My doctors now text, email and call to remind me about the appointment, so I let them use their time and energy to get me there.
If you’re an athlete, shark habits are pretty simple and obvious to the experienced participant.
- Buy the shoes.
- Buy the equipment.
- Renew the membership.
- Send the check for the event.
- Get the flight, the rental car and the hotel.
- Show up!
For someone new to a sport, this list can be a bit of a burden as they try to sort through all the options, especially equipment. If you don’t believe me, talk to a cycling enthusiast if you doubt how many options there are in sport!
But as the years go on, the membership renewal automatically shows up and you simply have to click “Renew.”
As the years go on, you will have friends to share rides and meals. It gets easier and easier to show up as the shark habits begin to take over so much of the early effort to get things done.
Shark habits eliminate clutter.
I read an article years ago that stated something that shocked me: the average person only eats fourteen foods a week. Think about that: only fourteen foods. At a workshop, I was told one of the keys to better nutrition was to list the foods you eat each week—not the portions nor do you seek the carbohydrate load, the micronutrients or the quality of the food. Simply, we were asked to list the foods.
Armed with this information, I decided on two things to make my family’s health better: a shopping list and a weekly menu.
I still have the shopping list on my fridge—here you go:
Shellfish (if you can eat it)
Eggs (buy them in the five-dozen containers)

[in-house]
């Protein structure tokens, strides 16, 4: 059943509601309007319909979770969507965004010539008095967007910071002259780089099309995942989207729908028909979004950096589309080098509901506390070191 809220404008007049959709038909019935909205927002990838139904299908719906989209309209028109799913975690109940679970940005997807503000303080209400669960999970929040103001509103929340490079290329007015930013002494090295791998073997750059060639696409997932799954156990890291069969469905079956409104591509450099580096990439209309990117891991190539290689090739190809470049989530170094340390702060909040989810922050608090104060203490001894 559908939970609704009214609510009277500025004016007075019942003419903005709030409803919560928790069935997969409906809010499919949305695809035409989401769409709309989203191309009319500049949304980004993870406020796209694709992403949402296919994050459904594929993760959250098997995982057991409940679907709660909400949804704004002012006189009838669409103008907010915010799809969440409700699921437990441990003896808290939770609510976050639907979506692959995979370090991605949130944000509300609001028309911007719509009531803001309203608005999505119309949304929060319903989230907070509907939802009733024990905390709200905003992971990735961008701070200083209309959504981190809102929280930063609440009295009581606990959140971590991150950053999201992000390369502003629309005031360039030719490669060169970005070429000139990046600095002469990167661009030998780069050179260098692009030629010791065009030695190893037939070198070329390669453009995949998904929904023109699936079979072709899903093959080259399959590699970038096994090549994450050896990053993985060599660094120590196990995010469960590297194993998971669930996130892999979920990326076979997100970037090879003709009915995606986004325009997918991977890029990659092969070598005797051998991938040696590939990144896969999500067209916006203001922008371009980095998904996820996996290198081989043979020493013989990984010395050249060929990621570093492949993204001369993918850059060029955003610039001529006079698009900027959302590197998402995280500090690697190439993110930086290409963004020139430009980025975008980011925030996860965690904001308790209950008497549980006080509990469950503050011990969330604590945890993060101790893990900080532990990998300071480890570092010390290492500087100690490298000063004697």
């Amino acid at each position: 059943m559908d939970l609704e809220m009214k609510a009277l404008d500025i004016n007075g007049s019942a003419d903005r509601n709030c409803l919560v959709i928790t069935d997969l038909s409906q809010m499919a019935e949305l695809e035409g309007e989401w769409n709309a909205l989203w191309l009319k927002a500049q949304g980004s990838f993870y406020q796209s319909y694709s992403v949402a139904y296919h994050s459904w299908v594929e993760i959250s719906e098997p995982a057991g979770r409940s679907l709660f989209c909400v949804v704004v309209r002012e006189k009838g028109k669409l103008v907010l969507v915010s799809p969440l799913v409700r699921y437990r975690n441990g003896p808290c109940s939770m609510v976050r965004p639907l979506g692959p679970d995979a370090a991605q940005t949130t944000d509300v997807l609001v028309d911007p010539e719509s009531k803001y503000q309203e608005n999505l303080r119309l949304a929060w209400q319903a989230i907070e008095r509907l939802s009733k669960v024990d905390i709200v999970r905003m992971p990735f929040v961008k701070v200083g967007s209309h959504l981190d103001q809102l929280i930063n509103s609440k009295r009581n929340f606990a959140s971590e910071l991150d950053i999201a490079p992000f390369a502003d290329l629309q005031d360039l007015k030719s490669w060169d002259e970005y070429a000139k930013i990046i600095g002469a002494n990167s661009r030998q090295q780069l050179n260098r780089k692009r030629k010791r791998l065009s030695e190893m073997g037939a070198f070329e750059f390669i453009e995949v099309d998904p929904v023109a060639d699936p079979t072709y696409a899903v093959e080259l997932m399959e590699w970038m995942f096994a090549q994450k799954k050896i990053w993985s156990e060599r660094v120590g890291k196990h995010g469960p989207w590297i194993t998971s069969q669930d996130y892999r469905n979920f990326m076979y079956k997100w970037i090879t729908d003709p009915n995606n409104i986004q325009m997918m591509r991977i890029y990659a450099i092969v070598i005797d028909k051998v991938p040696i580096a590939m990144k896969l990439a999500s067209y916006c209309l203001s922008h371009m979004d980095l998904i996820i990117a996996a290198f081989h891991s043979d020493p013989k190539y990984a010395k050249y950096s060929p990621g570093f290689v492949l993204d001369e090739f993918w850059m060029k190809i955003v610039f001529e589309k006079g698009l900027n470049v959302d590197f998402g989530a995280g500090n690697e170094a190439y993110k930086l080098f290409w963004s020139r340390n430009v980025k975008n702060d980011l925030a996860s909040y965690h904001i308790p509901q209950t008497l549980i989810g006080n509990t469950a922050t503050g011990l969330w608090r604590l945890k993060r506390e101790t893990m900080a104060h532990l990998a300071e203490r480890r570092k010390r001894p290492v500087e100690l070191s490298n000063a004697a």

Heavy cream, for coffee
Salad greens and everything you can eat raw!
Lemons and limes to sweeten drinks and squeeze on fish and salads
Herbs and spices
The best in-season fruit
There’s also a little box for basic toiletries and household supplies.
When I shop, I load up on what we need for the menu for the week. There is never the question, “What should I eat?” The answer is already in the pot!
I do this with weekly chores, monthly chores and yearly chores, too.
I take this seriously. I found a black polo shirt that travels well, doesn’t wrinkle and looks good.
I bought 16 of those shirts.
Why 16? That’s all the site had in my size. They are all the exact same look and design.
I own two pairs of expensive jeans that guarantee I can squat in them. I own four pairs of shoes with the term “Free” in the name and I can honestly tell you that the price is far from free.
Why? Why wear the same thing on every road trip, talk and gathering?
Among the reasons, I find “no one really cares what I wear” to “it takes me about a minute to pack for a ten-day trip.” It comes down to this: I pull them out of my closet, pop them in my lightweight, compact carry-on and I am ready to go.
Shark habits save time. Shark habits save mental overload.
An important point: Shark habits don’t judge whether or not something is important, unimportant, trivial, or the key to life, living and the universe.
I think weddings are VERY important, for example.
As the father of the bride, I had to make a phone call to a family member a few weeks ahead of my daughter’s wedding.
“Are you guys coming to Kelly and Andrew’s wedding?”
“Well, yes, you must know we’ll be coming.”
“Why didn’t you RSVP?”
“Well, you know we’ll be coming!”
“Oh, I don’t know who will show up…maybe the kids, maybe their kids, sometimes they bring friends.”
The reception was a sit-down meal and every guest cost enough money to feed a family of four at a chain restaurant. The difference between two guests and twenty from one family was information I could have used to plan better.
Letting the bride know whether or not you’re coming is important.
Lots of things we do each and every day are important. Many of these you probably never even think about.
Tim Carr, one of the smartest men in education, teaches Maslow’s Hierarchy of Needs with a fun story.
Imagine you are going scuba diving. You go because it allows you to be one with nature, enjoy the beauty and frolic on a beach holiday after months of hard work saving money to fly to this paradise. During the dive, a very hungry shark or sea monster shows up and you hide behind a rock, keeping the rock between you and this denizen of the deep. You suddenly notice that you are running out of air and need to get back to the surface. The pang of lack of air trumps the danger, the danger trumps the beauty and…